Assistant Attorney General Andrew Kinghorn, who is handling the case on behalf of the state, referred questions to an agency spokeswoman. She declined to comment about pending litigation.
A hearing in the case is scheduled for May 22.
It costs about $12 a day to electronically supervise a sex offender. The Department of Corrections says $490,469 was appropriated in 2015 for lifetime supervision requirements.
Offenders must pay $30 a month and are subject to damage fees.
The Department of Corrections would not supply an official to be interviewed on the rollout of the devices. Instead, a spokesman supplied limited information via email. He said GPS data is monitored both by the 24-hour Probation and Parole Command Center in Jefferson City and supervising officers on the ground.
Alerts are built into the program that can set off an investigation or require immediate correspondence, for instance, if an offender enters an exclusion area, such as a park or school, or doesn’t come home by curfew.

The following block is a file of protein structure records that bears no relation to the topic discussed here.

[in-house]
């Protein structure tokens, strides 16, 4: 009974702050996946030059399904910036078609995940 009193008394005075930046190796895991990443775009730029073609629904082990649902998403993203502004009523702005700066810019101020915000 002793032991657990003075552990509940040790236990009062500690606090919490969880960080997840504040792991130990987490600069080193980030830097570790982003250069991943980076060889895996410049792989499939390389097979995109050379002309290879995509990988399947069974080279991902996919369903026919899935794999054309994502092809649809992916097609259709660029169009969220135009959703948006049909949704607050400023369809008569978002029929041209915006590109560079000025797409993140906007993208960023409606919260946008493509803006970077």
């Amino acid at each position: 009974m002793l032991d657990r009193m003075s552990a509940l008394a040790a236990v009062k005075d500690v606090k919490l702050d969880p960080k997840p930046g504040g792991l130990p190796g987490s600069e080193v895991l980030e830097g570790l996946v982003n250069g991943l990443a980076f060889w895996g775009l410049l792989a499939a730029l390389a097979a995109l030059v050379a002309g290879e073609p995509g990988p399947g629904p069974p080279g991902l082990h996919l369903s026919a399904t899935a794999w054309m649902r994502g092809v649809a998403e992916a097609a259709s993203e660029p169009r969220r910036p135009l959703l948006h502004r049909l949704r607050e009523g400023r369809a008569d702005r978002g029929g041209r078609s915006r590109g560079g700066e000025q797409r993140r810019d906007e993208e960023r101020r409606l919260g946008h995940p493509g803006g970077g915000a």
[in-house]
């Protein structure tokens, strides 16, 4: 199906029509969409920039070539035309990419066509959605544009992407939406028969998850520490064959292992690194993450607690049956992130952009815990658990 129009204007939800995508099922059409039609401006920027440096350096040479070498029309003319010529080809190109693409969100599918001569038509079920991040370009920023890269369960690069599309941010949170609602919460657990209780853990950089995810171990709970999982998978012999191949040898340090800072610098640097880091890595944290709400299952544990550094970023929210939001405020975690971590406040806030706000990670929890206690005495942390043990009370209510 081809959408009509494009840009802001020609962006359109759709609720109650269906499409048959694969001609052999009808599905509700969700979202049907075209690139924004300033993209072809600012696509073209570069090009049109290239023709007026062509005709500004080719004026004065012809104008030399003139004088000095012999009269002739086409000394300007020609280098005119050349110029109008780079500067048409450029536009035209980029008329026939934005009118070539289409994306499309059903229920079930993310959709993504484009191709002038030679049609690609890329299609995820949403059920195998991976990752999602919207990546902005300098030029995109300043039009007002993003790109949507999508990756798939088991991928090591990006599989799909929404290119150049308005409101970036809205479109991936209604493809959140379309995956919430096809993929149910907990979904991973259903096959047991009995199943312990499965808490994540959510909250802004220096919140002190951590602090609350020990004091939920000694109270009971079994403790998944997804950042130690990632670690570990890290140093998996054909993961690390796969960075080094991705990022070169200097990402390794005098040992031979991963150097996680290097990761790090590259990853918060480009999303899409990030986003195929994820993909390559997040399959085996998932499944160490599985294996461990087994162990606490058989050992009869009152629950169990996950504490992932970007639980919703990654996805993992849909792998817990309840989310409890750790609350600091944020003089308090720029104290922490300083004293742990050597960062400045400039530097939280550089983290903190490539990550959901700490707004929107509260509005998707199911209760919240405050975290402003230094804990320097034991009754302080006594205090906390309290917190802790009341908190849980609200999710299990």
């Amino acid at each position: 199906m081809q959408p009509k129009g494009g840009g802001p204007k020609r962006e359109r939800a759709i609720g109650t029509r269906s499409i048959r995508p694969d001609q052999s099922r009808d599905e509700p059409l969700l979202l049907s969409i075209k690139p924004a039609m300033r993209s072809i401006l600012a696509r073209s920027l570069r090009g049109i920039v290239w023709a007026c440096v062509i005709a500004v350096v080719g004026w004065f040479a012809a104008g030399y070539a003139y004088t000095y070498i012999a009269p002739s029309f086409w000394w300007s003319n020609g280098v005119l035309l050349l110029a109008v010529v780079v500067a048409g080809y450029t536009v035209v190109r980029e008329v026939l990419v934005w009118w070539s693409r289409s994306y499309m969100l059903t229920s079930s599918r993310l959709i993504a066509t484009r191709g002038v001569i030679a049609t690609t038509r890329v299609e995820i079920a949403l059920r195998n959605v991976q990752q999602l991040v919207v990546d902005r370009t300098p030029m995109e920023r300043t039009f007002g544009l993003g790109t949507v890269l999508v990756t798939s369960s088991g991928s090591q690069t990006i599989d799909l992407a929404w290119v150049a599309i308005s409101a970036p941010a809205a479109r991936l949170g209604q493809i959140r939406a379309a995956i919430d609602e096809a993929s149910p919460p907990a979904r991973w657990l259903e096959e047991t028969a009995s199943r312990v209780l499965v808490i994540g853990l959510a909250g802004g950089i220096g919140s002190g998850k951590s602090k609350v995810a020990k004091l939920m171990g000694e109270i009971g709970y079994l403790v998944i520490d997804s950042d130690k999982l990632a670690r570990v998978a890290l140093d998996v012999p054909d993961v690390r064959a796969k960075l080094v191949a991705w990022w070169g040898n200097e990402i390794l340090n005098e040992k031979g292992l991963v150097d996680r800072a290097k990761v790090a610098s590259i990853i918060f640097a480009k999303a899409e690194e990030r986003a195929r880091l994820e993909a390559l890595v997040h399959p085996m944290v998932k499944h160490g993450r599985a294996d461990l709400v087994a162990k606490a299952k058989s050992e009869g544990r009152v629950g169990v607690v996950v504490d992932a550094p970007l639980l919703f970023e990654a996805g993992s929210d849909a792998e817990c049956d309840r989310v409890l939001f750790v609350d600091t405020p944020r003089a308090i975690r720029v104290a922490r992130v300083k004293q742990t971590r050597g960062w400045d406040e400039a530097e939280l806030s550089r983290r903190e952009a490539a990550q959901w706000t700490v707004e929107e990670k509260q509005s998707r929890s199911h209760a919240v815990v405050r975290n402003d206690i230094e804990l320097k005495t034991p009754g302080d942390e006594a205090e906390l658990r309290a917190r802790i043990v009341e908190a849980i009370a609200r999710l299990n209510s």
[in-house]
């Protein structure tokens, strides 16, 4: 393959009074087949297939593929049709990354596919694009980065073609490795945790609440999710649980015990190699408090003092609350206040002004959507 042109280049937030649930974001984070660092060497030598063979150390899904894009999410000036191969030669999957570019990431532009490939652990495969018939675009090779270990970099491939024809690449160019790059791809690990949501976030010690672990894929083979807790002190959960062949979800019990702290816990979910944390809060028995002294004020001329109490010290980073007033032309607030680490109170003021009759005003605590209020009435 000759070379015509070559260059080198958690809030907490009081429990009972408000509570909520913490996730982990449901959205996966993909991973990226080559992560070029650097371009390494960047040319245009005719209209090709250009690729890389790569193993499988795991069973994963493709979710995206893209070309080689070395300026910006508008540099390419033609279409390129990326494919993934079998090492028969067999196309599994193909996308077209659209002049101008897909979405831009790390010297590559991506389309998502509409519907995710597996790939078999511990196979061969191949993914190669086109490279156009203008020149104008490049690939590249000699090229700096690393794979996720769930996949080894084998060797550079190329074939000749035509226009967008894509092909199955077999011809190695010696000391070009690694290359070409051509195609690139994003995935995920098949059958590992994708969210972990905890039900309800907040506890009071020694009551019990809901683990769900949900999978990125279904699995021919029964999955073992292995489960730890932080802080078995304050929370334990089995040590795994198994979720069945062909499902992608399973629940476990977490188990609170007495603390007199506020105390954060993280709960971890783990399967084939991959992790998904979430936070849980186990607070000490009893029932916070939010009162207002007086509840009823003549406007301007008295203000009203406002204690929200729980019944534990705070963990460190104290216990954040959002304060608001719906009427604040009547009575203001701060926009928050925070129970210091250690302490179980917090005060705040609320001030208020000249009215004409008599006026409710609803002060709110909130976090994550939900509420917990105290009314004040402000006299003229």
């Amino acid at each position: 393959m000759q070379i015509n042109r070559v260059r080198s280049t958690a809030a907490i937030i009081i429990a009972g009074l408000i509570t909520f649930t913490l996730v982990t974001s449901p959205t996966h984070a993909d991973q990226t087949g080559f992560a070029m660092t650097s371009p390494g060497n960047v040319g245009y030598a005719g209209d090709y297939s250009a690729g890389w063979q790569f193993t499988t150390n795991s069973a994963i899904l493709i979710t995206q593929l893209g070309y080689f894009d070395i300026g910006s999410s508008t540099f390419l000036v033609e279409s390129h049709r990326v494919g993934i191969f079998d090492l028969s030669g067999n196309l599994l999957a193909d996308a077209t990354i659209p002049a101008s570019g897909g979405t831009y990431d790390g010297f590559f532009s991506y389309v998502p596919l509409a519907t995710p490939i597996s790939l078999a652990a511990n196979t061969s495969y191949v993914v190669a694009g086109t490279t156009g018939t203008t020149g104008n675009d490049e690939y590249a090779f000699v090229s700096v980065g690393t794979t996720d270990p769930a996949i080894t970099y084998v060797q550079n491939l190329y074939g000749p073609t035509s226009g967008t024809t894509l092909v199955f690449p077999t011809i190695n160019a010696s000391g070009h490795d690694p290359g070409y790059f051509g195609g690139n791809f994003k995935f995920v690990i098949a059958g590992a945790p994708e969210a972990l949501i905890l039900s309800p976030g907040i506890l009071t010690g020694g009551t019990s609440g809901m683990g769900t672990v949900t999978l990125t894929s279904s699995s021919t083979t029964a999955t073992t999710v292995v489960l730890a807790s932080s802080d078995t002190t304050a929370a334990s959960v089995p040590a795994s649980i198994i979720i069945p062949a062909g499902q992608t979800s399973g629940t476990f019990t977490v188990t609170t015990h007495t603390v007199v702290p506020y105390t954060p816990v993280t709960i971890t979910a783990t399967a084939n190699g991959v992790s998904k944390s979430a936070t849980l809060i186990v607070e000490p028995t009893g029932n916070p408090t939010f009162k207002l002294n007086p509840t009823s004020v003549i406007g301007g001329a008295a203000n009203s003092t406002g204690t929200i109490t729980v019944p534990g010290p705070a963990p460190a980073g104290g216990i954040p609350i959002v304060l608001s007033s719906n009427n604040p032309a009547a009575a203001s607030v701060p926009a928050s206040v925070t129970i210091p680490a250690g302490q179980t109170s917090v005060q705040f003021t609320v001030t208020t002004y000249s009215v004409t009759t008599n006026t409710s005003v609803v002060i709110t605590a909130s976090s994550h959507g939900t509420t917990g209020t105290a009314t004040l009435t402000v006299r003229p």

Messages are sent through a transmitter on the GPS device to verify location or even the possible issuance of a warrant. The spokesman said offenders living outside of Missouri will be supervised and fitted with a GPS device by that state’s probation and parole agency. How that would play out is unclear.
Though it’s technically for life, offenders can start petitioning to have the device removed at age 65.
“This is not something I can get used to,” said the offender from south St. Louis County. “You always feel it. When you are walking, you always know it’s there.”
If there were some other way, he said, he could probably stomach some of the restrictions better.
“A chip under the skin, I could deal with that,” he said.